Last updated on October 22nd, 2019 at 04:07 pm
Total IgE Test
The immune system plays a critical role in protecting the body against pathogens and any threats. Antibodies are created when the body detects a certain threat. The antibodies are then sent to the location where the threat was detected – and they start to fight against the pathogen that has entered the body.
While the immune system reacts to infection by fighting against bacteria, parasites, and fungus, it can also produce proteins known as immunoglobulins that react to a threat and causes what is known as an allergic reaction. In some cases, allergic reactions would be mild, but there are cases where allergies can cause life-threatening complications, including an anaphylactic shock.
Total IgE Test Instructions
What Is IgE?
IgE, or Immunoglobulin E, is a type of protein that is classified as an antibody. Five different classes of immunoglobulins exist, including A, M, E, D, and G. There are small amounts of these proteins in the blood usually, but when the immune system detects a threat and identifies it as an allergen, more of these proteins may be created.
Plasma cells are responsible for producing immunoglobulins. Immunoglobulin E is the specific type of antibody that reacts to allergies. This would include conditions like asthma. In some cases, this particular type of antibody is also created to fight against parasites that have caused an infection in the body.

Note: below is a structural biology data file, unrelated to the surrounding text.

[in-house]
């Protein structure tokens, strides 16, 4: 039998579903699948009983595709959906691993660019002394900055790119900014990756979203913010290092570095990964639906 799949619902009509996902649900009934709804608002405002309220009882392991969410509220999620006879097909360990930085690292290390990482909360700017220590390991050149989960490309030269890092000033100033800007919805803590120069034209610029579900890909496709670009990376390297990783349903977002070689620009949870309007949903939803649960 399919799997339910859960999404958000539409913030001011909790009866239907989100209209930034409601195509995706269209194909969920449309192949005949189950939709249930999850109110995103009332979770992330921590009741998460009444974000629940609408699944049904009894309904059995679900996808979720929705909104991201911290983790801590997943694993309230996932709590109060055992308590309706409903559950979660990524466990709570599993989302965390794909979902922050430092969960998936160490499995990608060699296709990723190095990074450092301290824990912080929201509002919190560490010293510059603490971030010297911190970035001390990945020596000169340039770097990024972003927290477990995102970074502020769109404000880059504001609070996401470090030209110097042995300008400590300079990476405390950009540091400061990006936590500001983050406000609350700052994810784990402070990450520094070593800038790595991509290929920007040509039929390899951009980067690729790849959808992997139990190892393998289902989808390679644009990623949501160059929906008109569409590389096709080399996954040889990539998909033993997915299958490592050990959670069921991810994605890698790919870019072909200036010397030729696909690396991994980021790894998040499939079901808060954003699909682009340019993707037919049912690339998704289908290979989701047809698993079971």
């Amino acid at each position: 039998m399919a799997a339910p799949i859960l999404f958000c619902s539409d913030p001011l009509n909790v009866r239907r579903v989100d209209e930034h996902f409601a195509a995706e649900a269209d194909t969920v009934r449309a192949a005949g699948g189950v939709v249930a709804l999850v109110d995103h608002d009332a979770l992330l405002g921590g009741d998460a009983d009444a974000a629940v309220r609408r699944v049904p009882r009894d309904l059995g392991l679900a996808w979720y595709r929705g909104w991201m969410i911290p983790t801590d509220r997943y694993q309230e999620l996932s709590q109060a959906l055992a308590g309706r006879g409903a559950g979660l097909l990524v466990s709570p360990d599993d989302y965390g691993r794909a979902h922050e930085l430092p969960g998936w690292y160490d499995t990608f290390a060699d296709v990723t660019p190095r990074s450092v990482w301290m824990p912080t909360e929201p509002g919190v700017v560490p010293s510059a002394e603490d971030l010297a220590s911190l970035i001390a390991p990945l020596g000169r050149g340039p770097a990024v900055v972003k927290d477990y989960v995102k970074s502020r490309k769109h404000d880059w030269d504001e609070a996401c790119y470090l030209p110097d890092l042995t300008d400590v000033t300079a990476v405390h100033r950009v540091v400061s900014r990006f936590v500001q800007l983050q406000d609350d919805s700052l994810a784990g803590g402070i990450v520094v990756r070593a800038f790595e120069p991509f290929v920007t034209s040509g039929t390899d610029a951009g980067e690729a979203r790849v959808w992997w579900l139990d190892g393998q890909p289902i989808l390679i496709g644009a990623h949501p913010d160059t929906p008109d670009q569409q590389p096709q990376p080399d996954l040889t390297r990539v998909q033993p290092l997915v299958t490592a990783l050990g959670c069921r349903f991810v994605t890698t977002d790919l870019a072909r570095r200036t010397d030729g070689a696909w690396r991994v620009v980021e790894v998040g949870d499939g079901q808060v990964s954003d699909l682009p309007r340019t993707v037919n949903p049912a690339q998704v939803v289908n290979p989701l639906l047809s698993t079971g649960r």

Why Test For Total IgE Instead Of Specific IgE?
There are different tests that can be used when measuring IgE in a patient’s blood. A person can obtain a total IgE test, or rather prefer a specific test that will try to identify particular allergies instead of providing a reading on the total IgE that is present in the blood.
It is often advised to prefer a total IgE test, however. This is because the test can provide valuable details on the overall quantity of these proteins that are in the patient’s body. In turn, a physician will be able to use the test results to detect diseases that are related to allergies.
When testing for a specific IgE, the overall quantity is not provided, and additional diseases that the patient suffers from would not be detected.
What It Can Test For
A total IgE test can provide a patient with details on the quantity of Immunoglobulin E antibodies that are present in the blood. This can also help a physician determine if the patient may be suffering from an allergic disease. The data provided can then help the physician identify more specific IgE tests to be performed, such as to identify cat allergies, dog allergies, or even allergic reactions to specific foods. Other conditions that may also cause an elevated total IgE level include allergic asthma, atopic eczema, Hyper IgE syndrome, Wiskott-Aldrich syndrome, and even, in some cases, a parasitic infection.